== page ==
More than 40 years after the end of the Vietnam War, the helicopter pilots and crew members killed in action during the conflict were honored at Arlington National Cemetery with their own monument.
The Vietnam Helicopter Pilots Association spearheaded the effort to honor the nearly 5,000 pilots and crew members killed during the war. With help from the cemetery and Congress, the monument was approved in 2017, three years after the idea was first proposed.
Vietnam veterans, families and friends filled the cemetery’s amphitheater Wednesday afternoon before following a wreath procession to the monument in Section 35 on Memorial Drive.
As the crowd gathered around the monument, “Taps” rang out among the cemetery, and the thudding of distant helicopters caused attendees to wonder out loud if Hueys were about to appear on the horizon.
Over the tops of the trees in Arlington, four helicopters from Marine Helicopter Squadron One — which transports the president — flew over as the crowd clapped and cheered.
“This [monument] is something we’ve been waiting for a long, long time,” said Michael Mikulan, who flew helicopters in Vietnam in 1969. “For many of us here who are 70 and above, this is it. We couldn’t ask for anything more.”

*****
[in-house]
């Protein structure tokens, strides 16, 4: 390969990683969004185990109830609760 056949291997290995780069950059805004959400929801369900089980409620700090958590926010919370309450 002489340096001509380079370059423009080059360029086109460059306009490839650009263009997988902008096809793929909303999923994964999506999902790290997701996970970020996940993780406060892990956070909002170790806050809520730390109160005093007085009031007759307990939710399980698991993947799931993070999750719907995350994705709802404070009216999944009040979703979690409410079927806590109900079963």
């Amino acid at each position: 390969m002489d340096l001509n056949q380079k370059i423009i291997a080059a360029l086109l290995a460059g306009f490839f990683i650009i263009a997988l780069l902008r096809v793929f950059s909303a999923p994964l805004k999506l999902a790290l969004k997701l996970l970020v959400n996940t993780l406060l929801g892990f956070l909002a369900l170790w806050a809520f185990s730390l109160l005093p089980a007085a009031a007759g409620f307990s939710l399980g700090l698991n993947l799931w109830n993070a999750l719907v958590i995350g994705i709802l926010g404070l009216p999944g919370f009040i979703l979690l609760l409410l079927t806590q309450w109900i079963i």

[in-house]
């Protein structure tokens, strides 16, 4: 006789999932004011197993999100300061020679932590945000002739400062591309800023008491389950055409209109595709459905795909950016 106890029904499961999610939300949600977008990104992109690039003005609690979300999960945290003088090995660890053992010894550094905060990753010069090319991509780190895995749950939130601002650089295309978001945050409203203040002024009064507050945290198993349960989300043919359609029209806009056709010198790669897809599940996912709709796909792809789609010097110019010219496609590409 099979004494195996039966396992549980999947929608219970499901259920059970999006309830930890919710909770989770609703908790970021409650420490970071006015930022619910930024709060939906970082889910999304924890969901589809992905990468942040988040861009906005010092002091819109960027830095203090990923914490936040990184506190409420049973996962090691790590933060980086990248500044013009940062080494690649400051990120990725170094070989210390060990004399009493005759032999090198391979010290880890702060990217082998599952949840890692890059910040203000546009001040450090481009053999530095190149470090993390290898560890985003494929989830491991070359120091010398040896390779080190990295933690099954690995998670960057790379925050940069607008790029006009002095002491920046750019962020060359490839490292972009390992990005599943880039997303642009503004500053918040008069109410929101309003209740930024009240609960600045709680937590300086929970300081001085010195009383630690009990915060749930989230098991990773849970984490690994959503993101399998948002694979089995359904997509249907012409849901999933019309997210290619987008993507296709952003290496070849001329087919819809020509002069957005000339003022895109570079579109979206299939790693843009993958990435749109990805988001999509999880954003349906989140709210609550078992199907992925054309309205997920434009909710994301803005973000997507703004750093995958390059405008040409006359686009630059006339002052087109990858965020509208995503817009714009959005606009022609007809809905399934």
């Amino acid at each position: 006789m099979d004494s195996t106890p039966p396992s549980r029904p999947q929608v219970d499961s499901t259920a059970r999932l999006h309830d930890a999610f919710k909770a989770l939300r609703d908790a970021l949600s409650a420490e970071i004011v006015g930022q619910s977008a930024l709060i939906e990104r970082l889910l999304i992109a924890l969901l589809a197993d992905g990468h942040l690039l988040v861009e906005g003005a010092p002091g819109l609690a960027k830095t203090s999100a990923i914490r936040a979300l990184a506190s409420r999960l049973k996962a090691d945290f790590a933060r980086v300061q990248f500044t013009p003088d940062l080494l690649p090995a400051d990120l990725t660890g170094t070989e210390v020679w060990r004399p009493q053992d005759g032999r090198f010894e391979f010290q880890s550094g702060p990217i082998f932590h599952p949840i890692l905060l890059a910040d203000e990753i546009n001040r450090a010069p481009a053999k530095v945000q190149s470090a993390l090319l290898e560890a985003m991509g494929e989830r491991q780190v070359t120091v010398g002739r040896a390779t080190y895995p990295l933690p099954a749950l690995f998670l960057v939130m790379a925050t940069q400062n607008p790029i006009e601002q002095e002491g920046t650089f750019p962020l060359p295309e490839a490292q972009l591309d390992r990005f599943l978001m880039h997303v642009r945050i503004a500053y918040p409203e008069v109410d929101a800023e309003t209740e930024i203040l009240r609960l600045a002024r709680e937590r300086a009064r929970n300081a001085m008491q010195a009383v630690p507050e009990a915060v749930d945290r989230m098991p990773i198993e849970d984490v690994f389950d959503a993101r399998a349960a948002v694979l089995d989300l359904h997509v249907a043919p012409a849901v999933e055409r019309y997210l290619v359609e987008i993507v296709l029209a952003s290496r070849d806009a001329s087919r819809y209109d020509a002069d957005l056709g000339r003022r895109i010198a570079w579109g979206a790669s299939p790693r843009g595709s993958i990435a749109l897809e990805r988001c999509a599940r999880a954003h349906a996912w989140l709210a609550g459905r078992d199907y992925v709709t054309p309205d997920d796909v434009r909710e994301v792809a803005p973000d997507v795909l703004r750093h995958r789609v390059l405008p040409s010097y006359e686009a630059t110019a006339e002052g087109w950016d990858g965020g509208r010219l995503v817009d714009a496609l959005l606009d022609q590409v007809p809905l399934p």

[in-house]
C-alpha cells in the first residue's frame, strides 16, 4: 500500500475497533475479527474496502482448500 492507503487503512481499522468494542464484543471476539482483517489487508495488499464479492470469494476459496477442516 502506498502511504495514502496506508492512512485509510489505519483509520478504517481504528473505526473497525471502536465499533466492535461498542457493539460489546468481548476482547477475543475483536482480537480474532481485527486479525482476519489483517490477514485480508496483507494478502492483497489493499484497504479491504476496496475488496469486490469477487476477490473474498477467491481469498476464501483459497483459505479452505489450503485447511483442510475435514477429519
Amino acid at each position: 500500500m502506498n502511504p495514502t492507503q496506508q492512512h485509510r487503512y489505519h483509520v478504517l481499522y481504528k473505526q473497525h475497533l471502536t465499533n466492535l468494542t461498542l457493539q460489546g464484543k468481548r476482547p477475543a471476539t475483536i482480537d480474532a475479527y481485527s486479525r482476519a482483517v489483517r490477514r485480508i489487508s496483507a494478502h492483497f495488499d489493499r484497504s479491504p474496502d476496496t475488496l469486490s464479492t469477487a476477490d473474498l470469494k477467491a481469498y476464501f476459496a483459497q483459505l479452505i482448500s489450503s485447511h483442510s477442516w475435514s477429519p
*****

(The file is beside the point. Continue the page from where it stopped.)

Mikulan, who served in the Army for 28 years, said Vietnam veterans helped pave the way for future generations of service members returning from war.
“Vietnam soldiers were rejected by society when they came back. They were blamed for the war along with the politicians who created policy,” he told Army Times. “All of the [troops] in the modern era, for at least the last 15 years … have benefited because now people are able to see a warrior and know it’s okay to hate war but love the warrior.”
Brock Nicholson, who flew Huey helicopters in Vietnam, said it meant a lot to him to have the pilots and crew members honored.
“People ask me if I was glad I went to Vietnam,” Nicholson said. “And I say absolutely, and I’m glad I came home because so many did not.”
The war was known as the “helicopter war” because the United States relied heavily on the aircraft to transport troops and provide close-air support.
When the monument was originally proposed, the cemetery’s advisory committee deadlocked 3-3 on the idea.
The tiebreaker went to then-Army Secretary John McHugh, who decided to not move forward with the original monument.
“The prime directive for the cemetery is to do everything it can not to initiate an action that would displace an otherwise-eligible veteran,” McHugh told Time magazine in 2016. “On a very tough decision, that philosophy and unwritten rule was the determining factor.”
Retired Air Force Lt. Col. Bob Hesselbein, who flew AH-1 Cobra gunships in Vietnam, said Arlington National Cemetery’s primary mission is to provide grave space for American heroes, but its secondary mission is to be a national shrine.
“I think the American people expect Arlington to be a combination of grave sites and memorials such as this,” Hesselbein, a member of the VHPA, told Army Times in March.
“People need to create memorials and monuments to honor those who give the ultimate sacrifice,” he said.